The Syrian man, identified by the Federal Prosecutor’s Office (GBA) as Yamen A, 19, was arrested in the early morning of Tuesday in the northeastern town of Schwerin “on suspicion of preparing a serious act of violence against the state.”
“According to the findings [available] so far, Yamen A made the decision to detonate an explosive device in Germany no later than July 2017 in order to kill and injure as many people as possible,” the statement reads.
The 19-year-old, who harbored “concrete plans” to prepare an “Islamism-motivated” terrorist attack, began buying parts and chemicals needed to manufacture an improvised explosive device, the GBA added. It is still unclear if he had identified any specific target for the attack.
It is unknown whether the man was a member of a terrorist organization, the prosecutor’s office said.
In December 2016, Germany had its first deadly attack claimed by Islamic State (IS, formerly ISIS/ISIL), in which 24-year-old Tunisian national Anis Amri plowed a truck into a crowded Christmas market in Berlin, killing 12 people. More terrorist plots have been attempted or foiled since then.
Meanwhile, German secret services have recently warned the country is likely to see more terrorist attacks carried out by Islamists. “We must expect further attacks by individuals or terrorist groups,” Hans-Georg Maassen, head of the Federal Office for the Protection of the Constitution (BfV) chief, said in early July. “Islamist terrorism is the biggest challenge facing the BfV and we see it as one of the biggest threats facing the internal security of Germany.”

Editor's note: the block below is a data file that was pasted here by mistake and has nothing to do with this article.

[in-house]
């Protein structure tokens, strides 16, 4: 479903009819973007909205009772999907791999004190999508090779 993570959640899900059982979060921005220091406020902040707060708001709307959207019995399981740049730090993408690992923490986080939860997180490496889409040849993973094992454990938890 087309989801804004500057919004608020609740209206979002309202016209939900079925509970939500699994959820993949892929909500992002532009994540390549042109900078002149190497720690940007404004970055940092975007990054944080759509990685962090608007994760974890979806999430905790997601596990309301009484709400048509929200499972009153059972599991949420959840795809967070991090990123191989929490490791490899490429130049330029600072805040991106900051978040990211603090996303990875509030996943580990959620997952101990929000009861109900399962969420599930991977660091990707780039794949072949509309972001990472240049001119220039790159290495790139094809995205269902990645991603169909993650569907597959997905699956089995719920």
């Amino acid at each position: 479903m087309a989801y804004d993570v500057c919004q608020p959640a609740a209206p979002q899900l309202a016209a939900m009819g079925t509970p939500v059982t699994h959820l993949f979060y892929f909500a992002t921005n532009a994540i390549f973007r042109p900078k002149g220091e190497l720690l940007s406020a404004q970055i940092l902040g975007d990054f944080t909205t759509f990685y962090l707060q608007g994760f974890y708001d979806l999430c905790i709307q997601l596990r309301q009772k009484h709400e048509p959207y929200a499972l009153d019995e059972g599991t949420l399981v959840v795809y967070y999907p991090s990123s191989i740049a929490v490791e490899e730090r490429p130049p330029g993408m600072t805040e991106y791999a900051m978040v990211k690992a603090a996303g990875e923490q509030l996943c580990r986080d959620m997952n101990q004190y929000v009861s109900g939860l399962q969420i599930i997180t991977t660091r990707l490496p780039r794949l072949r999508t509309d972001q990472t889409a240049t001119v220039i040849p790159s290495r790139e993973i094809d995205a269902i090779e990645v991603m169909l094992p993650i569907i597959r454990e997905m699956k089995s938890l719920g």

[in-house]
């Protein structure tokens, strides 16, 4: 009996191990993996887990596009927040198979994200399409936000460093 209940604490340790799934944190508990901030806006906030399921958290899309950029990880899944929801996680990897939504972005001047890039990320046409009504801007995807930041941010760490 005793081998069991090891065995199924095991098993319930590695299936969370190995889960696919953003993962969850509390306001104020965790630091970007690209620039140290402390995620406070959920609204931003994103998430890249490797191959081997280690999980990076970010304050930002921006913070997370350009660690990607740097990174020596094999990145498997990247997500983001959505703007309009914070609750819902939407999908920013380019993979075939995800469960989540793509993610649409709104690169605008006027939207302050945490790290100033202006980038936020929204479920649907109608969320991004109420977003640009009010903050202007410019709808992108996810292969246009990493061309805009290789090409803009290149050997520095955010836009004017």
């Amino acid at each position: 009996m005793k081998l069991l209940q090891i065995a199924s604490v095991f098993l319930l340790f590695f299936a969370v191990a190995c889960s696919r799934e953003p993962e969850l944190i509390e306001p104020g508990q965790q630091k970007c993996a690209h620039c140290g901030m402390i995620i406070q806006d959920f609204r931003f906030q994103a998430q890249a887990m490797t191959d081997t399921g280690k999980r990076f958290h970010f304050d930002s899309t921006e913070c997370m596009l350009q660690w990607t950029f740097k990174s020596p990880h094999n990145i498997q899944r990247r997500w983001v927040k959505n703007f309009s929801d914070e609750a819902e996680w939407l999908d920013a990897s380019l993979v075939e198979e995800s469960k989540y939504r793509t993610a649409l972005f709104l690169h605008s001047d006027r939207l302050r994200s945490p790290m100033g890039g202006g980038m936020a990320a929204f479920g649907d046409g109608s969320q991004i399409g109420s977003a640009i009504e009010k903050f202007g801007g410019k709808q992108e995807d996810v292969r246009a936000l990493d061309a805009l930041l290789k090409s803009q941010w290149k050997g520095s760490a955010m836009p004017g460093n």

Earlier in October, German federal prosecutors said they have been overwhelmed with hundreds of terrorism cases, with a figure marking a fourfold increase since 2016. So far this year, prosecutors have had to deal with over 900 terrorism-related cases, around 800 of which involve radical Islamists, the federal prosecutor’s office told Die Welt’s Sunday edition last week.
These cases include not only plots to attack Germany, but also jihadists leaving the country to fight in Iraq and Syria. Some 950 people have left Germany for warzones in the Middle East, according to the BfV.
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